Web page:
“Digital art” can have several connotations, some of which make people cringe. When I first became familiar with the term, I would envision images of colorful fractals that were computer-generated, with little human or artistic intervention. But the genre has evolved to hold its own when it comes to defining art.
That’s why we’re happy to bring you a free download that explains how you can incorporate digital art into your mixed-media projects. Allow me to introduce to you the newest Cloth Paper Scissors eBook, 4 Free Digital Art Tutorials: Creating Digital Artwork With Transfers, Collage, and More. Patti Brady, Chrysti Hydeck, Marie Otero, and Crystal Neubauer share their expert tips and advice for beginners, and it’s all free for the taking.
So what’s the first thing you need to know about digital art? Let’s start by defining a few key words. Marie Otero explains:
DPI (dots per inch, or pixels per inch) is a measurement of the output quality of an image, and refers to the resolution of images on a screen or printed page. The more dots, the better the resolution.
Pixels are the picture elements that make up an image, similar to grains in a photograph or dots in a half-tone. Each pixel can represent a number of different shades or colors, depending on how much storage space is allocated for it. Sometimes the preferred term is pixels per inch (ppi), as it more accurately describes the digital image.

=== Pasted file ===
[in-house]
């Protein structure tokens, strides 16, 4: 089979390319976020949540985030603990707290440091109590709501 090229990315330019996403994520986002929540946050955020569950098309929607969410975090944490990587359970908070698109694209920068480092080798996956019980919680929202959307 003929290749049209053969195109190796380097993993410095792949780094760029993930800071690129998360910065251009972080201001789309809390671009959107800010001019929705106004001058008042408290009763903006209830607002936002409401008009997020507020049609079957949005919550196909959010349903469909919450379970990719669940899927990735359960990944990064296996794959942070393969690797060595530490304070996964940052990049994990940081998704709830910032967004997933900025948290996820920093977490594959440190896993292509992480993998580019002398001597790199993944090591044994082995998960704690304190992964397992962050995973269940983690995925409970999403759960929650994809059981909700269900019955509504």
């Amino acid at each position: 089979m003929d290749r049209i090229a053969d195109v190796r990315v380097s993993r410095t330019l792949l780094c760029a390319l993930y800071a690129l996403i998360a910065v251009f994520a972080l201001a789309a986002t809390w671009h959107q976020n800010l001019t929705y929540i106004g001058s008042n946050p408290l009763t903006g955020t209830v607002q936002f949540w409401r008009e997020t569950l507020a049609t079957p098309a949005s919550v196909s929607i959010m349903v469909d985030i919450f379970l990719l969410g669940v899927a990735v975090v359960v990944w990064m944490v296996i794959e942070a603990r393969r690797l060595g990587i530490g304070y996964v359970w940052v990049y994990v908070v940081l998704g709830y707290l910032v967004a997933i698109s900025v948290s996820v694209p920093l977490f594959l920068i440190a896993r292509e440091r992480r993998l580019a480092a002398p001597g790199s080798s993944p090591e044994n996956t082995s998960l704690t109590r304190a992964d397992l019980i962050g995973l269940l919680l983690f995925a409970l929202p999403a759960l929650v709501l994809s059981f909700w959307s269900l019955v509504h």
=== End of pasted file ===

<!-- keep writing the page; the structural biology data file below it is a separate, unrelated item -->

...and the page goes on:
JPeG is the abbreviation of Joint Photographic Experts Group file format, which is a compression “recipe” for condensing the size of image files. JPEGs are helpful in allowing access to full-screen image files online because they require less storage and are therefore quicker to download into a web page. This is generally the best format for photographic images being used on the Web.
TIFF stands for Tagged Image File Format, typically used for saving files to be used in print applications because they are uncondensed and lose no quality in the file-saving process, unlike JPEGs.
GIF is Graphic Interchange Format file format, typically used for saving files to be used on Web pages because it employs an efficient compression method and allows the image to be represented with a transparent background. ~M.O.
Now that you know the difference between these different types of files that are used to create digital art. expand your knowledge and get your free download of 4 Free Digital Art Tutorials: Creating Digital Artwork With Transfers, Collage, and More here.
Embracing the new,